‘Potentially ​​deadly’ pesticide use in Cambridgeshire and Suffolk sparks fears for future of precious bees

A bee at work. Photo: James Betts, via www.flickr.com/photos/14730981@N08/?
A bee at work. Photo: James Betts, via www.flickr.com/photos/14730981@N08/?
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An environmental campaigner is raising awareness of the potentially deadly dangers of pesticide treated seeds after ​Cambridgeshire and Suffolk farmers were controversially given the green light to use them.

Cambridgeshire and Suffolk ​are two of four English counties granted permission to use previously blacklisted neonicotinoid-treated oilseed rape seeds.

But the impact the pesticide - a relative of highly addictive nicotine - could have on wildlife and, in particular, struggling bees could be potentially lethal to the declining population.

Chairman of the Christian environmental charity Operation Noah Nicky Bull, whose husband keeps bees, said the risk is too great.

“I think the ‘precautionary principle’ is a very important one,” she said. “If you don’t know the consequences you don’t take the risk. You air on the side of safety.”

Bees and other pollinators are essential for many crops but are in decline due to pesticides, loss of habitat and disease.

Around a third of the food we eat, including beans, brassicas such as cabbage or broccoli, tomatoes, apples and strawberries rely, either directly or indirectly, on insect pollination.

Nicky said she is aiming to raise awareness of the latest threat alongside other environmental campaigners.

It is claimed that toxic neonicotinoid impair bees’ communication, homing and foraging ability, flight activity, ability to discriminate by smell, learning and immune systems - all of which have an impact on their survival.

The National Farmers Union’s request for a lift on the ban of neonicotinoid-treated rapeseed was approved by Defra last month.

The pesticide is being used by farmers in their struggle against flea beetle and the union disputes claims that the chemical kills pollinators.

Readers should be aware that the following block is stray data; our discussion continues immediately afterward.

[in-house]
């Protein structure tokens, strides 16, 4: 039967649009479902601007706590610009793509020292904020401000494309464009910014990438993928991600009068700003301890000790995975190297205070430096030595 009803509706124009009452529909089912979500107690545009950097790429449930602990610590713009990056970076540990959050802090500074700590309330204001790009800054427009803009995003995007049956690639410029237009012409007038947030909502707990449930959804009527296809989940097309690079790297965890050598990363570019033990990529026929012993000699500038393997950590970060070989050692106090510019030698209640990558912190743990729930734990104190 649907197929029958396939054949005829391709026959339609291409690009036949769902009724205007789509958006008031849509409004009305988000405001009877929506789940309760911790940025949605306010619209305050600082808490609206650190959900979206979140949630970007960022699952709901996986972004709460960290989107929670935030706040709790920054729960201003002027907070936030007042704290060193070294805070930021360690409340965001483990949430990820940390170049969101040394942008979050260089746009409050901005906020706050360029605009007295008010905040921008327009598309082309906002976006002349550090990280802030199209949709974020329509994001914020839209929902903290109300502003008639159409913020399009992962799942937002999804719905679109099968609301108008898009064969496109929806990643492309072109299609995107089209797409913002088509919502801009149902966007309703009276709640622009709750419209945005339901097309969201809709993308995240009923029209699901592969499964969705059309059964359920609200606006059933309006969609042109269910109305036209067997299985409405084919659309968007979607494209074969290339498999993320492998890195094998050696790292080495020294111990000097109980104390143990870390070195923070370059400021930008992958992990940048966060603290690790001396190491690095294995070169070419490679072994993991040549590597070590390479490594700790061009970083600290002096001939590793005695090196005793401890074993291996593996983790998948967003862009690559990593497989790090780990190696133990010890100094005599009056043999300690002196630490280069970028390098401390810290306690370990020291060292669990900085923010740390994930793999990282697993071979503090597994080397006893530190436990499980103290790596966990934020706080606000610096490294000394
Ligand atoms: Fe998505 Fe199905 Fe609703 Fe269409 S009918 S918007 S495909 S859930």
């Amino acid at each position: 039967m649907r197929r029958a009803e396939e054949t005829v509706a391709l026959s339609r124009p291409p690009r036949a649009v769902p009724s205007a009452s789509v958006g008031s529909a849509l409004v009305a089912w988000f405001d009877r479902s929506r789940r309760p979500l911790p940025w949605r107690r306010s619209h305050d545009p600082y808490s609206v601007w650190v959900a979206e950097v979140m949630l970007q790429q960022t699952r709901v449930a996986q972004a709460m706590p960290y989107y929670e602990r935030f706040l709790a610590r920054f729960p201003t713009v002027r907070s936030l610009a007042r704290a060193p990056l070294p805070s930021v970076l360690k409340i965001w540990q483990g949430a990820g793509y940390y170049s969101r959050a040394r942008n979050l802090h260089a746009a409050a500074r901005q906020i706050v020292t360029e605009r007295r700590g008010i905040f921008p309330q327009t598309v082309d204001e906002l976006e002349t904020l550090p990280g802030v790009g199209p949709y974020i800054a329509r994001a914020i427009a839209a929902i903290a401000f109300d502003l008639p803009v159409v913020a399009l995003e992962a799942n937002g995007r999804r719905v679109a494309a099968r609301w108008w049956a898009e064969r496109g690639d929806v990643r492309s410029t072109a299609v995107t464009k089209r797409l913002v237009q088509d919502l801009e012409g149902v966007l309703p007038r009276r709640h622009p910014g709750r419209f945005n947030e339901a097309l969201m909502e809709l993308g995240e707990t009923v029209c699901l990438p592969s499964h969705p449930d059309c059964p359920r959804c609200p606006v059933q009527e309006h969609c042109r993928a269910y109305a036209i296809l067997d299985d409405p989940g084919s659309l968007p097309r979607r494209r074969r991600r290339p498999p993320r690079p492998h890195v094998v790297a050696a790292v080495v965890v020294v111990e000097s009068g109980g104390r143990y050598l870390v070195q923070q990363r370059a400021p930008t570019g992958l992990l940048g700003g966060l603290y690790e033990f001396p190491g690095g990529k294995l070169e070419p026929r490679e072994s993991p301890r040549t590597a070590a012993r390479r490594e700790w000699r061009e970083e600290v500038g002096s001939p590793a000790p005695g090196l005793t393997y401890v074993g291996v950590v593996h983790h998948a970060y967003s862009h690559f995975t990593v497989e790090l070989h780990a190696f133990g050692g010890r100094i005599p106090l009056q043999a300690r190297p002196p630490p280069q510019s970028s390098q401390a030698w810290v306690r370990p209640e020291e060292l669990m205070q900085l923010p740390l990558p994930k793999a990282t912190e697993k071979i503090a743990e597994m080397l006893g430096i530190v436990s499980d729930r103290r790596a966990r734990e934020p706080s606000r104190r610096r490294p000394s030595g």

Seeds are covered in the pesticide, which is then absorbed by the plant as it grows, making it resistant to bugs and viruses.

In December 2013, the European Commission issued a two-year ban on the chemical to allow time for additional data to be collected about its impact.

Nicky, who is looking forward to her first harvest of honey this year, said: “It does seem to me that for the government to allow even limited use of something on which they have placed a ban, which is due to run until December, seems to fly in the face of good scientific procedure.”

But the National Farmers Union say it is not a cut and dry case.

A spokesman said: “Much of the evidence around the harmful effects of neonicotinoids relies on studies where bees have been dosed artificially with the insecticide. The big unanswered question remains whether the harmful impacts observed in studies based on artificially dosing bees, occur in real-life field situations and cause the population declines we are all so concerned about.

“A Swedish study earlier this year did find harmful impacts on wild bees (but not honeybees) in real fields, but does this mean neonicotinoids are causing widespread declines in bee populations? or does it just mean that insecticide-treated fields can be inhospitable places for insects?”

​The other counties given permission to use the pesticide are Hertfordshire, Bedfordshi​re​.